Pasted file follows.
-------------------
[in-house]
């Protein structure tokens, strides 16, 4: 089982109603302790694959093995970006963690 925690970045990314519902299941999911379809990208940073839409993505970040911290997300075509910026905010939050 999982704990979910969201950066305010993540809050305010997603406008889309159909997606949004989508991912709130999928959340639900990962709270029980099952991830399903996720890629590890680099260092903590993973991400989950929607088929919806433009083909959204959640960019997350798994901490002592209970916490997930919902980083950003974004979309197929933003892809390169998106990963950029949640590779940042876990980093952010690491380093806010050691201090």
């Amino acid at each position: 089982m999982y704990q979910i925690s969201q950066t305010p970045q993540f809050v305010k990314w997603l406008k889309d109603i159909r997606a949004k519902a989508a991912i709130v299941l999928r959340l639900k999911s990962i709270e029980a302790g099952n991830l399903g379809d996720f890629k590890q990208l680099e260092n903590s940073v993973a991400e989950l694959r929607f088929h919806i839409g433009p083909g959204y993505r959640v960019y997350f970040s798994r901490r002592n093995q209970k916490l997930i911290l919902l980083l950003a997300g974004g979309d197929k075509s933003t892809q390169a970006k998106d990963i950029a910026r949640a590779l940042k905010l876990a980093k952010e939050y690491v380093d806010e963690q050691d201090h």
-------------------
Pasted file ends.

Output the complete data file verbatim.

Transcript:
[in-house]
């Protein structure tokens, strides 16, 4: 089982109603302790694959093995970006963690 925690970045990314519902299941999911379809990208940073839409993505970040911290997300075509910026905010939050 999982704990979910969201950066305010993540809050305010997603406008889309159909997606949004989508991912709130999928959340639900990962709270029980099952991830399903996720890629590890680099260092903590993973991400989950929607088929919806433009083909959204959640960019997350798994901490002592209970916490997930919902980083950003974004979309197929933003892809390169998106990963950029949640590779940042876990980093952010690491380093806010050691201090």
């Amino acid at each position: 089982m999982y704990q979910i925690s969201q950066t305010p970045q993540f809050v305010k990314w997603l406008k889309d109603i159909r997606a949004k519902a989508a991912i709130v299941l999928r959340l639900k999911s990962i709270e029980a302790g099952n991830l399903g379809d996720f890629k590890q990208l680099e260092n903590s940073v993973a991400e989950l694959r929607f088929h919806i839409g433009p083909g959204y993505r959640v960019y997350f970040s798994r901490r002592n093995q209970k916490l997930i911290l919902l980083l950003a997300g974004g979309d197929k075509s933003t892809q390169a970006k998106d990963i950029a910026r949640a590779l940042k905010l876990a980093k952010e939050y690491v380093d806010e963690q050691d201090h």